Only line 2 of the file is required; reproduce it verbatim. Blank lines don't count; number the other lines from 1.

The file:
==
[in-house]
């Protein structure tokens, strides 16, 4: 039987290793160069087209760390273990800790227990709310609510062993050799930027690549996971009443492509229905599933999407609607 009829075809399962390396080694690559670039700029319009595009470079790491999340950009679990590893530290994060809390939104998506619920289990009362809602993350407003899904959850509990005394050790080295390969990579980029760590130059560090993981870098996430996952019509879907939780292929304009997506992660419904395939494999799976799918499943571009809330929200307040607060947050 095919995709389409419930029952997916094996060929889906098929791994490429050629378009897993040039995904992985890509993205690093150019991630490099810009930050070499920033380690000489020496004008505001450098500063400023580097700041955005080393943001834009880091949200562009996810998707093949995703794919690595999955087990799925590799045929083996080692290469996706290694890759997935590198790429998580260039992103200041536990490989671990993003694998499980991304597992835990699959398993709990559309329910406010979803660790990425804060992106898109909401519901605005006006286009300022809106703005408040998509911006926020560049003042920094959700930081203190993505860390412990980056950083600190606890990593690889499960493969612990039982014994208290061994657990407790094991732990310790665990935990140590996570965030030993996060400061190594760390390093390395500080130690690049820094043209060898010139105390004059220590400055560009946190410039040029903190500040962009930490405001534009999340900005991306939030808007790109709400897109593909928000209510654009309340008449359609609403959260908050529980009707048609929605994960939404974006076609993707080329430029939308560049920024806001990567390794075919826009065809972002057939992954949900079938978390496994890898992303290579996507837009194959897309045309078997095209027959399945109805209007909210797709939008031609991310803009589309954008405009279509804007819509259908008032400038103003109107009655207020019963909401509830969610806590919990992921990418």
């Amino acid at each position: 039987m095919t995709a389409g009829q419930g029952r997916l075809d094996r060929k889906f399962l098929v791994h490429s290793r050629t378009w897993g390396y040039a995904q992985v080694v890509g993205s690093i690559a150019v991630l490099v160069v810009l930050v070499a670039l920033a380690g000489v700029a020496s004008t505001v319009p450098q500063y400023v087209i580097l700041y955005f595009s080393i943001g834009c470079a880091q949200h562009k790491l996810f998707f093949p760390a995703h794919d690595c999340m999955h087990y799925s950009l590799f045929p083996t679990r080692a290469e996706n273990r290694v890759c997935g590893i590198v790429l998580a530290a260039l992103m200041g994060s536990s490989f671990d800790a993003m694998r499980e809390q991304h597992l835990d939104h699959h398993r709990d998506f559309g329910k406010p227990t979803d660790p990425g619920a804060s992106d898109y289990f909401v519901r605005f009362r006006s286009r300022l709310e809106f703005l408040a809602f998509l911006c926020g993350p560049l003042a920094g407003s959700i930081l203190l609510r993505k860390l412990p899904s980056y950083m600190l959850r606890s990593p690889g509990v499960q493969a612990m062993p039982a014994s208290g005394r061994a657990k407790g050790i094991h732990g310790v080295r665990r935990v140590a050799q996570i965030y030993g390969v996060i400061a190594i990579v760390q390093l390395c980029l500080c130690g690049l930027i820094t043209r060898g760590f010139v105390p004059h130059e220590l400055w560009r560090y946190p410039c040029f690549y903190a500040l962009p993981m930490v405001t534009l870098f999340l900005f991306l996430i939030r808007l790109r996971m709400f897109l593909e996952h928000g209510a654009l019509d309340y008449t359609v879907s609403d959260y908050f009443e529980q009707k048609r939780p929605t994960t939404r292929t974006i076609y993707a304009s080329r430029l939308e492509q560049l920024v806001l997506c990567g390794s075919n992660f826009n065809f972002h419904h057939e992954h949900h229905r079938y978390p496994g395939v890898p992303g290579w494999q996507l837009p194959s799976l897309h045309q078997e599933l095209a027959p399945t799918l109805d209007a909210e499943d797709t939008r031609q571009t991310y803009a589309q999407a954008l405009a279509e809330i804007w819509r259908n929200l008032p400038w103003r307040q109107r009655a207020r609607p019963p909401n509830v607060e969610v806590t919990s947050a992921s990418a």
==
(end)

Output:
């Protein structure tokens, strides 16, 4: 039987290793160069087209760390273990800790227990709310609510062993050799930027690549996971009443492509229905599933999407609607 009829075809399962390396080694690559670039700029319009595009470079790491999340950009679990590893530290994060809390939104998506619920289990009362809602993350407003899904959850509990005394050790080295390969990579980029760590130059560090993981870098996430996952019509879907939780292929304009997506992660419904395939494999799976799918499943571009809330929200307040607060947050 095919995709389409419930029952997916094996060929889906098929791994490429050629378009897993040039995904992985890509993205690093150019991630490099810009930050070499920033380690000489020496004008505001450098500063400023580097700041955005080393943001834009880091949200562009996810998707093949995703794919690595999955087990799925590799045929083996080692290469996706290694890759997935590198790429998580260039992103200041536990490989671990993003694998499980991304597992835990699959398993709990559309329910406010979803660790990425804060992106898109909401519901605005006006286009300022809106703005408040998509911006926020560049003042920094959700930081203190993505860390412990980056950083600190606890990593690889499960493969612990039982014994208290061994657990407790094991732990310790665990935990140590996570965030030993996060400061190594760390390093390395500080130690690049820094043209060898010139105390004059220590400055560009946190410039040029903190500040962009930490405001534009999340900005991306939030808007790109709400897109593909928000209510654009309340008449359609609403959260908050529980009707048609929605994960939404974006076609993707080329430029939308560049920024806001990567390794075919826009065809972002057939992954949900079938978390496994890898992303290579996507837009194959897309045309078997095209027959399945109805209007909210797709939008031609991310803009589309954008405009279509804007819509259908008032400038103003109107009655207020019963909401509830969610806590919990992921990418």